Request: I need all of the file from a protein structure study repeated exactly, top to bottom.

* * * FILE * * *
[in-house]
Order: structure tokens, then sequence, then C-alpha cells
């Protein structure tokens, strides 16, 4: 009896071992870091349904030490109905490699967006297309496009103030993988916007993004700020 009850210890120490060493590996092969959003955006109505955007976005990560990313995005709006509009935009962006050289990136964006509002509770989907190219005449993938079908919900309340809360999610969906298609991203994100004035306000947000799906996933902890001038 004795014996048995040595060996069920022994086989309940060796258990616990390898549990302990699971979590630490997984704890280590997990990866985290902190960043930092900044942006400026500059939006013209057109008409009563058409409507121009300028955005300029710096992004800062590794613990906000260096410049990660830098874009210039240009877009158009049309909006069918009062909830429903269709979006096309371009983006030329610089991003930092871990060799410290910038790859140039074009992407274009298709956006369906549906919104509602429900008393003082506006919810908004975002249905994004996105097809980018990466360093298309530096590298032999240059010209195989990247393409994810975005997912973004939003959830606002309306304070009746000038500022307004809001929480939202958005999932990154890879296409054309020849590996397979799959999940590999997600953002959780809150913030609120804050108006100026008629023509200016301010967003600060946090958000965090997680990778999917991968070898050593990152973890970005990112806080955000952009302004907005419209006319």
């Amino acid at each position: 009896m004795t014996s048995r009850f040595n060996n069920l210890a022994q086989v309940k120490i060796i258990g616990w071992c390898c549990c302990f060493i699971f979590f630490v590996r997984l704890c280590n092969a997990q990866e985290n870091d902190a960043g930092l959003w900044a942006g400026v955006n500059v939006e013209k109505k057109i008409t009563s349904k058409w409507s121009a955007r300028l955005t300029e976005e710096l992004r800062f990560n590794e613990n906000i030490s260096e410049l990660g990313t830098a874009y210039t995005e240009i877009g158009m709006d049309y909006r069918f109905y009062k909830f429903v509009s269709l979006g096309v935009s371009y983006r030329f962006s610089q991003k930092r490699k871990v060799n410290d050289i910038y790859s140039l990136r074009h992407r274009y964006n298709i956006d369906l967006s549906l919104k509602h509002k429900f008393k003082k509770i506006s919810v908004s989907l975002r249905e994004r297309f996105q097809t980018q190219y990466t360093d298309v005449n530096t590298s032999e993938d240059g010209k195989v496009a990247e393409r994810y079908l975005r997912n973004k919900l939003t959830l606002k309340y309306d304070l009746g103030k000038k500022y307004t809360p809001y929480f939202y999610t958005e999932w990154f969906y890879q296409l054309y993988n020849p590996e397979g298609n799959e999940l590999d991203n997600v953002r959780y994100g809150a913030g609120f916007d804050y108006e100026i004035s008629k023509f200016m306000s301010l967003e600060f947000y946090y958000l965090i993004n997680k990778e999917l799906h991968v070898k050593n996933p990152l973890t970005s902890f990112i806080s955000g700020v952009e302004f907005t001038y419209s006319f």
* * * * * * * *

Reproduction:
[in-house]
Order: structure tokens, then sequence, then C-alpha cells
């Protein structure tokens, strides 16, 4: 009896071992870091349904030490109905490699967006297309496009103030993988916007993004700020 009850210890120490060493590996092969959003955006109505955007976005990560990313995005709006509009935009962006050289990136964006509002509770989907190219005449993938079908919900309340809360999610969906298609991203994100004035306000947000799906996933902890001038 004795014996048995040595060996069920022994086989309940060796258990616990390898549990302990699971979590630490997984704890280590997990990866985290902190960043930092900044942006400026500059939006013209057109008409009563058409409507121009300028955005300029710096992004800062590794613990906000260096410049990660830098874009210039240009877009158009049309909006069918009062909830429903269709979006096309371009983006030329610089991003930092871990060799410290910038790859140039074009992407274009298709956006369906549906919104509602429900008393003082506006919810908004975002249905994004996105097809980018990466360093298309530096590298032999240059010209195989990247393409994810975005997912973004939003959830606002309306304070009746000038500022307004809001929480939202958005999932990154890879296409054309020849590996397979799959999940590999997600953002959780809150913030609120804050108006100026008629023509200016301010967003600060946090958000965090997680990778999917991968070898050593990152973890970005990112806080955000952009302004907005419209006319």
């Amino acid at each position: 009896m004795t014996s048995r009850f040595n060996n069920l210890a022994q086989v309940k120490i060796i258990g616990w071992c390898c549990c302990f060493i699971f979590f630490v590996r997984l704890c280590n092969a997990q990866e985290n870091d902190a960043g930092l959003w900044a942006g400026v955006n500059v939006e013209k109505k057109i008409t009563s349904k058409w409507s121009a955007r300028l955005t300029e976005e710096l992004r800062f990560n590794e613990n906000i030490s260096e410049l990660g990313t830098a874009y210039t995005e240009i877009g158009m709006d049309y909006r069918f109905y009062k909830f429903v509009s269709l979006g096309v935009s371009y983006r030329f962006s610089q991003k930092r490699k871990v060799n410290d050289i910038y790859s140039l990136r074009h992407r274009y964006n298709i956006d369906l967006s549906l919104k509602h509002k429900f008393k003082k509770i506006s919810v908004s989907l975002r249905e994004r297309f996105q097809t980018q190219y990466t360093d298309v005449n530096t590298s032999e993938d240059g010209k195989v496009a990247e393409r994810y079908l975005r997912n973004k919900l939003t959830l606002k309340y309306d304070l009746g103030k000038k500022y307004t809360p809001y929480f939202y999610t958005e999932w990154f969906y890879q296409l054309y993988n020849p590996e397979g298609n799959e999940l590999d991203n997600v953002r959780y994100g809150a913030g609120f916007d804050y108006e100026i004035s008629k023509f200016m306000s301010l967003e600060f947000y946090y958000l965090i993004n997680k990778e999917l799906h991968v070898k050593n996933p990152l973890t970005s902890f990112i806080s955000g700020v952009e302004f907005t001038y419209s006319f």